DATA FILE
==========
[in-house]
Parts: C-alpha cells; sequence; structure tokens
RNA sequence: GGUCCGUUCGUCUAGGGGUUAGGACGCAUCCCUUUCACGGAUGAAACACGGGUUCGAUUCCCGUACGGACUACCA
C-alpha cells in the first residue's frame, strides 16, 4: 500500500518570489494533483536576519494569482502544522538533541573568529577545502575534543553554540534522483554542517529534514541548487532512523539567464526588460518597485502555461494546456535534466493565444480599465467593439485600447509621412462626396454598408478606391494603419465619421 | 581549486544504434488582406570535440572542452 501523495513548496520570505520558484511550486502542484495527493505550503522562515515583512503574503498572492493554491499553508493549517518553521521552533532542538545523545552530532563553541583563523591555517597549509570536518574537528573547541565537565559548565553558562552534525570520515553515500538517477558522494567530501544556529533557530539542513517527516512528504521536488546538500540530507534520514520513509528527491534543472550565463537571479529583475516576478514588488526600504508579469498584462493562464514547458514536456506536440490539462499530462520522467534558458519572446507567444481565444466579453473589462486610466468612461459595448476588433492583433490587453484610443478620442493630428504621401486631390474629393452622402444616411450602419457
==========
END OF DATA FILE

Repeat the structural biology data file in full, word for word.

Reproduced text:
[in-house]
Parts: C-alpha cells; sequence; structure tokens
RNA sequence: GGUCCGUUCGUCUAGGGGUUAGGACGCAUCCCUUUCACGGAUGAAACACGGGUUCGAUUCCCGUACGGACUACCA
C-alpha cells in the first residue's frame, strides 16, 4: 500500500518570489494533483536576519494569482502544522538533541573568529577545502575534543553554540534522483554542517529534514541548487532512523539567464526588460518597485502555461494546456535534466493565444480599465467593439485600447509621412462626396454598408478606391494603419465619421 | 581549486544504434488582406570535440572542452 501523495513548496520570505520558484511550486502542484495527493505550503522562515515583512503574503498572492493554491499553508493549517518553521521552533532542538545523545552530532563553541583563523591555517597549509570536518574537528573547541565537565559548565553558562552534525570520515553515500538517477558522494567530501544556529533557530539542513517527516512528504521536488546538500540530507534520514520513509528527491534543472550565463537571479529583475516576478514588488526600504508579469498584462493562464514547458514536456506536440490539462499530462520522467534558458519572446507567444481565444466579453473589462486610466468612461459595448476588433492583433490587453484610443478620442493630428504621401486631390474629393452622402444616411450602419457